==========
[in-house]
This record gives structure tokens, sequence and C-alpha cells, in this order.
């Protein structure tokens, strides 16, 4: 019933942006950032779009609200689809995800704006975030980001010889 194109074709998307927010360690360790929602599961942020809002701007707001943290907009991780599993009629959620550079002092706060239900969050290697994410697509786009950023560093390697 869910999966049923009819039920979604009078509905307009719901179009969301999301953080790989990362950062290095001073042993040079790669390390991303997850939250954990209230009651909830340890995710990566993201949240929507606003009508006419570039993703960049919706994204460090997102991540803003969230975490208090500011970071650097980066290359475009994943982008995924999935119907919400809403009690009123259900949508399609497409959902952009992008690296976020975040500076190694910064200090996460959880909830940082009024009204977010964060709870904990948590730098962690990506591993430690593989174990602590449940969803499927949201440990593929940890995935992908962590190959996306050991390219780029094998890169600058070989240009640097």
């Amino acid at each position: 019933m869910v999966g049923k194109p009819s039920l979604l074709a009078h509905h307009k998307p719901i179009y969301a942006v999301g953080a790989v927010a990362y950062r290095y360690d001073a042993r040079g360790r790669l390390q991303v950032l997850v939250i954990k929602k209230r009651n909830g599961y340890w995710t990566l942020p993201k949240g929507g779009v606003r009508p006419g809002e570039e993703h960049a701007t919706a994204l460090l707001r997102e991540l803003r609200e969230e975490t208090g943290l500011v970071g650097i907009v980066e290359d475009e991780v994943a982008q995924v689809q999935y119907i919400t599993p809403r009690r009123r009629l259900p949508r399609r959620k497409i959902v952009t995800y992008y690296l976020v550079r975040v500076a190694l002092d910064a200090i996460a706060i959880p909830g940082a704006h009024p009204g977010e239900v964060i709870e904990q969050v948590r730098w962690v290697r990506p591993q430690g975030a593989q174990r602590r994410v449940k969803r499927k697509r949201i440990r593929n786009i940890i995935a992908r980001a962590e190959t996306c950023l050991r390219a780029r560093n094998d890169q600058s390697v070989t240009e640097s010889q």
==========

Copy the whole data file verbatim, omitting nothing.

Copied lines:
[in-house]
This record gives structure tokens, sequence and C-alpha cells, in this order.
């Protein structure tokens, strides 16, 4: 019933942006950032779009609200689809995800704006975030980001010889 194109074709998307927010360690360790929602599961942020809002701007707001943290907009991780599993009629959620550079002092706060239900969050290697994410697509786009950023560093390697 869910999966049923009819039920979604009078509905307009719901179009969301999301953080790989990362950062290095001073042993040079790669390390991303997850939250954990209230009651909830340890995710990566993201949240929507606003009508006419570039993703960049919706994204460090997102991540803003969230975490208090500011970071650097980066290359475009994943982008995924999935119907919400809403009690009123259900949508399609497409959902952009992008690296976020975040500076190694910064200090996460959880909830940082009024009204977010964060709870904990948590730098962690990506591993430690593989174990602590449940969803499927949201440990593929940890995935992908962590190959996306050991390219780029094998890169600058070989240009640097």
């Amino acid at each position: 019933m869910v999966g049923k194109p009819s039920l979604l074709a009078h509905h307009k998307p719901i179009y969301a942006v999301g953080a790989v927010a990362y950062r290095y360690d001073a042993r040079g360790r790669l390390q991303v950032l997850v939250i954990k929602k209230r009651n909830g599961y340890w995710t990566l942020p993201k949240g929507g779009v606003r009508p006419g809002e570039e993703h960049a701007t919706a994204l460090l707001r997102e991540l803003r609200e969230e975490t208090g943290l500011v970071g650097i907009v980066e290359d475009e991780v994943a982008q995924v689809q999935y119907i919400t599993p809403r009690r009123r009629l259900p949508r399609r959620k497409i959902v952009t995800y992008y690296l976020v550079r975040v500076a190694l002092d910064a200090i996460a706060i959880p909830g940082a704006h009024p009204g977010e239900v964060i709870e904990q969050v948590r730098w962690v290697r990506p591993q430690g975030a593989q174990r602590r994410v449940k969803r499927k697509r949201i440990r593929n786009i940890i995935a992908r980001a962590e190959t996306c950023l050991r390219a780029r560093n094998d890169q600058s390697v070989t240009e640097s010889q």